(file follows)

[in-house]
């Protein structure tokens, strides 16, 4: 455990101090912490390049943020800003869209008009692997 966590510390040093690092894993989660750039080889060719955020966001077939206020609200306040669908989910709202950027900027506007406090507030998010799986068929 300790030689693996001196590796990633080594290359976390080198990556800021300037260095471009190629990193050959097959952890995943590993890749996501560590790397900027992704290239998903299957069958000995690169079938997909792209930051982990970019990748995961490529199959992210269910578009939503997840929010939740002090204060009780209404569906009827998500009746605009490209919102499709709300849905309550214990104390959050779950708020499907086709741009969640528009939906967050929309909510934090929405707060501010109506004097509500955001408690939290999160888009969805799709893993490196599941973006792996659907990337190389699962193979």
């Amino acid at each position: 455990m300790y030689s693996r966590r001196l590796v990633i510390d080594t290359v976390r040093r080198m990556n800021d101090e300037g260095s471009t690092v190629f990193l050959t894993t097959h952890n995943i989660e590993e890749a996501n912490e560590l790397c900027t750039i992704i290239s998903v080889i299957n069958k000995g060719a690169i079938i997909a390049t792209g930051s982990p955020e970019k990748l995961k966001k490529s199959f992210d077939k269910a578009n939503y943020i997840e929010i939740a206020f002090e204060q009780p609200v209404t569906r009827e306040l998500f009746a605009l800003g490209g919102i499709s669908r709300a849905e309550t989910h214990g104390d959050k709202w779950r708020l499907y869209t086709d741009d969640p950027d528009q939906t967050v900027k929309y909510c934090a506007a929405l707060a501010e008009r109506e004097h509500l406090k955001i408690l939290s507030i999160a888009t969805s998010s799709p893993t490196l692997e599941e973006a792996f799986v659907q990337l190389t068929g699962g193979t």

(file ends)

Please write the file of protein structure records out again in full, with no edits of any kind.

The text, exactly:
[in-house]
């Protein structure tokens, strides 16, 4: 455990101090912490390049943020800003869209008009692997 966590510390040093690092894993989660750039080889060719955020966001077939206020609200306040669908989910709202950027900027506007406090507030998010799986068929 300790030689693996001196590796990633080594290359976390080198990556800021300037260095471009190629990193050959097959952890995943590993890749996501560590790397900027992704290239998903299957069958000995690169079938997909792209930051982990970019990748995961490529199959992210269910578009939503997840929010939740002090204060009780209404569906009827998500009746605009490209919102499709709300849905309550214990104390959050779950708020499907086709741009969640528009939906967050929309909510934090929405707060501010109506004097509500955001408690939290999160888009969805799709893993490196599941973006792996659907990337190389699962193979």
């Amino acid at each position: 455990m300790y030689s693996r966590r001196l590796v990633i510390d080594t290359v976390r040093r080198m990556n800021d101090e300037g260095s471009t690092v190629f990193l050959t894993t097959h952890n995943i989660e590993e890749a996501n912490e560590l790397c900027t750039i992704i290239s998903v080889i299957n069958k000995g060719a690169i079938i997909a390049t792209g930051s982990p955020e970019k990748l995961k966001k490529s199959f992210d077939k269910a578009n939503y943020i997840e929010i939740a206020f002090e204060q009780p609200v209404t569906r009827e306040l998500f009746a605009l800003g490209g919102i499709s669908r709300a849905e309550t989910h214990g104390d959050k709202w779950r708020l499907y869209t086709d741009d969640p950027d528009q939906t967050v900027k929309y909510c934090a506007a929405l707060a501010e008009r109506e004097h509500l406090k955001i408690l939290s507030i999160a888009t969805s998010s799709p893993t490196l692997e599941e973006a792996f799986v659907q990337l190389t068929g699962g193979t």